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ON THE INTERFERENCE IN COPTIC FAMILY STATUS BY THE EGYPTIAN STATE

August 24, 2014

In 1955 President Nasser inaugurated the Family Status Law 462, by which he intended to limit Coptic autonomy and introduce unified family status law that was based on the opinion of the majority Muslims. Prior to that, Copts had their own law which governed their family status, the latest was issued in 1938 when Egypt was still liberal – that law was drafted by Copts and applied by Coptic courts run by the Coptic Community (milli) Council. The 1955 Law took away that prerogative from Coptic courts and gave it to national personal status courts which were run mainly by Muslim judges. By that it basically limited Coptic cultural autonomy and nationalised (by which you must think Arabised and Islamised) their family status. It was bound to do that since the Nasser’s government was led by Arabs and Muslims mainly, the majority of Egyptians were Muslims, the predominant cultural concepts of marriage and family were Muslim, and the Egyptian constitution stipulated that Islam was the religion of the State and, later in 1970 and 1981, the principles of Sharia were the main source of legislation. The reader must read the excellent article by Mr Adel Guindy to understand how the 1955 Law came to interfere in (and cause damage to) the Coptic family by meddling in the internal affairs of Copts in respect of marriage, divorce, custody, adoption, and inheritance.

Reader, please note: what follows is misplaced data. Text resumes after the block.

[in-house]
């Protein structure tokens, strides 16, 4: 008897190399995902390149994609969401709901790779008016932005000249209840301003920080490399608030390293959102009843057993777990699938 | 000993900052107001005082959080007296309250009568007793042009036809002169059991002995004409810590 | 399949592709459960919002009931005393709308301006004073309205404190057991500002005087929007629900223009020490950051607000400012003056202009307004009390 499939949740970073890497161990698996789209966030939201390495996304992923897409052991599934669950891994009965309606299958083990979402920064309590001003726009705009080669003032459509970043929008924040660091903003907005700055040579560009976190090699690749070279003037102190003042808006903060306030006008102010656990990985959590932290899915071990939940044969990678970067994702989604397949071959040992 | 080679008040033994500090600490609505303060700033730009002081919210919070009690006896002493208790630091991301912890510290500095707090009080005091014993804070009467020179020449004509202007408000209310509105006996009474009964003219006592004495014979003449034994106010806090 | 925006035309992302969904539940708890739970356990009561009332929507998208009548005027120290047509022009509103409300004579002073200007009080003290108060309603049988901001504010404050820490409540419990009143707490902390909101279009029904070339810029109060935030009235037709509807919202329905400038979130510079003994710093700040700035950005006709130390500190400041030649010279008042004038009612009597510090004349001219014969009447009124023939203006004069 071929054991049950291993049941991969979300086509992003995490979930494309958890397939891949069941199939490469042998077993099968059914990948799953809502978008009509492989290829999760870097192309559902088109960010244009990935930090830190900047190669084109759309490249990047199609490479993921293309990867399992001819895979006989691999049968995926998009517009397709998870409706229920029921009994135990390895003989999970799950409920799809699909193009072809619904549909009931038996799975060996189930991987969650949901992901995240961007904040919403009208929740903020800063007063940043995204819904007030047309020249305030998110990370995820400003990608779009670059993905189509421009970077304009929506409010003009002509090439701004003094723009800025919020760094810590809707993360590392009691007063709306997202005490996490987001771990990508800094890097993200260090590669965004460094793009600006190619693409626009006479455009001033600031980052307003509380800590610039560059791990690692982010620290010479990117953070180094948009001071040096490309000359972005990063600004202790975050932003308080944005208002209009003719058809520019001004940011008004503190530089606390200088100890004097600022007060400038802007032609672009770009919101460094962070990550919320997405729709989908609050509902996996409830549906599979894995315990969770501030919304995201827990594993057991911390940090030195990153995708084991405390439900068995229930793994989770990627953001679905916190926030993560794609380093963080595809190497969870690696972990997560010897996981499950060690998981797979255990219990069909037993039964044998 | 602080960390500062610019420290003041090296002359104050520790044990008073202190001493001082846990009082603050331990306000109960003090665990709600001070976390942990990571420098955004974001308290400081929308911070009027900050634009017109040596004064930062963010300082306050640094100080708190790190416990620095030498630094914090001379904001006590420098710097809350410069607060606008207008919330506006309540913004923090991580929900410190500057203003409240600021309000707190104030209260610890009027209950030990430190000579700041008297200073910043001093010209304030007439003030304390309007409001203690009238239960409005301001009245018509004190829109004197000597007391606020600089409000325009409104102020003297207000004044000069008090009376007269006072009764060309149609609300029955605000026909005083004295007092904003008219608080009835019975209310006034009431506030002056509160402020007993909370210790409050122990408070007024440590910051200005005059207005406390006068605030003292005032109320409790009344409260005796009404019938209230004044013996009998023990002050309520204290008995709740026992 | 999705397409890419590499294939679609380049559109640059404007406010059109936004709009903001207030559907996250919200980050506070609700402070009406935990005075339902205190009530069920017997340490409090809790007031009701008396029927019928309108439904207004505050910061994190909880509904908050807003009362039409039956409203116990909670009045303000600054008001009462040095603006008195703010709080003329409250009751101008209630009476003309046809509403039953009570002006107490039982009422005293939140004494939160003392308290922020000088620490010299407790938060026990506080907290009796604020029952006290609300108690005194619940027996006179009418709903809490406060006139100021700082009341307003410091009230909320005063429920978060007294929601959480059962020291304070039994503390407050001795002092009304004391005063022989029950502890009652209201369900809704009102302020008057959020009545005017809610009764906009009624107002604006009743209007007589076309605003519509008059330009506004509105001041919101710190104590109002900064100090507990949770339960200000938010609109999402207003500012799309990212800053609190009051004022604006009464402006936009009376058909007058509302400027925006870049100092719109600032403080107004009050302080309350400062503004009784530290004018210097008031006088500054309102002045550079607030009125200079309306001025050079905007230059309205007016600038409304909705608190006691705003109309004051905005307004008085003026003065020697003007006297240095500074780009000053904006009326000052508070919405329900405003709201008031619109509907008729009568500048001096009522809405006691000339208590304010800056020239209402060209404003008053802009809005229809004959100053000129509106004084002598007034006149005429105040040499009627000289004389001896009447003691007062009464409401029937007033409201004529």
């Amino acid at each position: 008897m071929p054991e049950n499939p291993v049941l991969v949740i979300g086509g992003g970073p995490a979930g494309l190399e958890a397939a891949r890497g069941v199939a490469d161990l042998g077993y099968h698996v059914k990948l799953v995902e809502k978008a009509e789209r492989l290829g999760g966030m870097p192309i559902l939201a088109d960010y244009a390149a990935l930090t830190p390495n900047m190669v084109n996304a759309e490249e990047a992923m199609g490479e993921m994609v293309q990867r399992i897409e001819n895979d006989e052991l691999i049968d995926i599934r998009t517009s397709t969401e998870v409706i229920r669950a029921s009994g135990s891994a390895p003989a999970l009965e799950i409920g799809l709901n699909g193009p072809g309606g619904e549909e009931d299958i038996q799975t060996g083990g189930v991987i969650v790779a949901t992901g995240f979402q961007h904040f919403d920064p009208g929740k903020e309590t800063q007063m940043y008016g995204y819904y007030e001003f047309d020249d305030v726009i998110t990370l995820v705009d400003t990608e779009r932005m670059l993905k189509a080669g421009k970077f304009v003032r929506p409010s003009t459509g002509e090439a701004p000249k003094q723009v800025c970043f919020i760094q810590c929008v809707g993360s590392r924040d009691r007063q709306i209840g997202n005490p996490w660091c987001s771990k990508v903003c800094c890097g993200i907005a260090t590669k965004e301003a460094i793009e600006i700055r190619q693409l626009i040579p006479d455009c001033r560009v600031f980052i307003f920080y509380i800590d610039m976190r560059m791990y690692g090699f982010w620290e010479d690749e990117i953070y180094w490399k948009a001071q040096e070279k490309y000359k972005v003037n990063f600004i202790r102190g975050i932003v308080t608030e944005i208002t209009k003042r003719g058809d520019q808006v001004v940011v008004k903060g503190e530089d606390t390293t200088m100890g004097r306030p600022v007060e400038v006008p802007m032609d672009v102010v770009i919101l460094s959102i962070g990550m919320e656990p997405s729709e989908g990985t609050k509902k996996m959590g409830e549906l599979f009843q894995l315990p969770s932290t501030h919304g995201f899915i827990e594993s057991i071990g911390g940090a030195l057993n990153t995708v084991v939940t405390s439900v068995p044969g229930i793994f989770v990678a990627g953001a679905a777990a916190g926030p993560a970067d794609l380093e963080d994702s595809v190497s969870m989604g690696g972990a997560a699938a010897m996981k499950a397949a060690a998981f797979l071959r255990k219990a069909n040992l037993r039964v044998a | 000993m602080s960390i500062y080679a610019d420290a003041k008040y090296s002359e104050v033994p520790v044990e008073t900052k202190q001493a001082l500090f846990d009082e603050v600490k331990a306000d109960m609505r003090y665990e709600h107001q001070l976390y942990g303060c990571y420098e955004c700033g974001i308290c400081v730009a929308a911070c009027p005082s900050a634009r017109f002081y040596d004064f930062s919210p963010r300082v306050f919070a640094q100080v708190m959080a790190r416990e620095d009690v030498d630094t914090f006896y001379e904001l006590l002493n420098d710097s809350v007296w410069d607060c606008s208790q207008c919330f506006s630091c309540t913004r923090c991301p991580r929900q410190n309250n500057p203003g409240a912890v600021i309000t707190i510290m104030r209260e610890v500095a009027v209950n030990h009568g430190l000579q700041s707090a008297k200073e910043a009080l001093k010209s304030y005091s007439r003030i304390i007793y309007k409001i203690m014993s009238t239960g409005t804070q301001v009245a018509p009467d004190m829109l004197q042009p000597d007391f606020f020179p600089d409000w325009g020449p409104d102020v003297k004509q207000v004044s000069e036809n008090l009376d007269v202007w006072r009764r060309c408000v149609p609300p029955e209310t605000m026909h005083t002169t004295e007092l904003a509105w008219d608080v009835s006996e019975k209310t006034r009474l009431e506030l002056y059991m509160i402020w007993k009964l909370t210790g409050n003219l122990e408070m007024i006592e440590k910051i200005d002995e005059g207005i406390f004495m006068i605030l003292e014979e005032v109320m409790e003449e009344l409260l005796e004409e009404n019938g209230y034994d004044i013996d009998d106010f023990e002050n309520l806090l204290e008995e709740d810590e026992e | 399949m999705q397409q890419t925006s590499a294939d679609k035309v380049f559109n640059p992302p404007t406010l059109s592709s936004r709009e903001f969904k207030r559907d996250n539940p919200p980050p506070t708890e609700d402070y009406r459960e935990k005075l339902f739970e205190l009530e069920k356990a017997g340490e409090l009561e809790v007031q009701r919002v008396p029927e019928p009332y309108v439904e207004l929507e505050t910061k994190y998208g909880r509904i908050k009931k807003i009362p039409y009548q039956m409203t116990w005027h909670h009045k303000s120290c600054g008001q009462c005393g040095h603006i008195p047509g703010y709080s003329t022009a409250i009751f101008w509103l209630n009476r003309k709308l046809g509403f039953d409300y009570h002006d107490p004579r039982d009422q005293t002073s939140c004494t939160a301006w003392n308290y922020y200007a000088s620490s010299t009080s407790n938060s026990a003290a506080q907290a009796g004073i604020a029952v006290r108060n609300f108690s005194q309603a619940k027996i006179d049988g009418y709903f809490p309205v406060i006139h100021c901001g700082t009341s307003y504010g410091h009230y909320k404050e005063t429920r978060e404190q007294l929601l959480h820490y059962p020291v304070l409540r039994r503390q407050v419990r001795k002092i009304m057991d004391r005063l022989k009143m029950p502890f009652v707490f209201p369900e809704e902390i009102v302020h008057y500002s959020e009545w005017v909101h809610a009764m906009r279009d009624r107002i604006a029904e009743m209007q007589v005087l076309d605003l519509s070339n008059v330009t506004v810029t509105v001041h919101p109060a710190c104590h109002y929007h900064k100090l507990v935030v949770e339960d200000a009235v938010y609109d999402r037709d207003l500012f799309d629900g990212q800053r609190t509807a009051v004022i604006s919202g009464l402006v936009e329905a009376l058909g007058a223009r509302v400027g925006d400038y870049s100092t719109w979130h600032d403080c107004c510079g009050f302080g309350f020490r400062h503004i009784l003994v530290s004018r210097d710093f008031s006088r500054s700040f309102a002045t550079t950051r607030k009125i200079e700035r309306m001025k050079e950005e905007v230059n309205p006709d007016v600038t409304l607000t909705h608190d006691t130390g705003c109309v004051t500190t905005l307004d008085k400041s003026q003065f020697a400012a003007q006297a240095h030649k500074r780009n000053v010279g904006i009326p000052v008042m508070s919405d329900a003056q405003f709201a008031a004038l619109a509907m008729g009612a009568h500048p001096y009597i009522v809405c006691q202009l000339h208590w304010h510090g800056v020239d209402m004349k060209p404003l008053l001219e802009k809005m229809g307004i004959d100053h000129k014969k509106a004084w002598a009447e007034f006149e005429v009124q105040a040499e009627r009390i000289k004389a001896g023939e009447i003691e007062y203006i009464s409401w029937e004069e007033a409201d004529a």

Since then, Copts have been trying to resist the intrusion of Islam into their family affairs. This effort was established by Pope Cyril VI and followed by Pope Shenouda III: the latter issued a Papal Decree in 1971 asking the Clerical Council for Family Affairs (CCFA) to develop a draft law that involved all Christian denominations. This law was presented to the Egyptian Government in 1980 and then in 1998 but on the two occasions it was completely ignored.

No one should be surprised, since it’s not only the Islamists (who want to establish an Islamist state) who would like to destroy and weaken the Copts but many Egyptian Muslims and Arabs who are not necessarily in the same camp with the Islamists. This is a fact that must not escape our attention. In a previous article I wrote about another law which had devastating effects on the Copts and their autonomy. In it I wrote about Nasser’s abolition of the Coptic educational autonomy:

Nasser ended the era of Coptic schools which had been inaugurated by the great, Patriarch Cyril IV (1854 – 1863): in 1958, Nasser imposed on all private schools a curriculum which included Arabic, history and geography lessons that were designed to indoctrinate and Arabise pupils. Then in 1961, he nationalised these schools altogether – henceforth, no Coptic school existed: Copts could not teach their language, history or culture at school anymore; they had to receive school instruction that glorified Arabic, Arabs and Islam all the time. The control of Coptic education is no more in their hands, but in the hands of Arabs and Muslims. And so the Copts lost their educational independence, which they retained until Nasser took it away from them.

Both the 1955 Family Status Law and the 1958/1961 Education Law had only one objective (and effect), and that is to take away Coptic autonomy and give it to the Egyptian State which is run by the majority Muslims. In this way, they represent two notorious tools for the Arabisation and Islamisation of the Copts.

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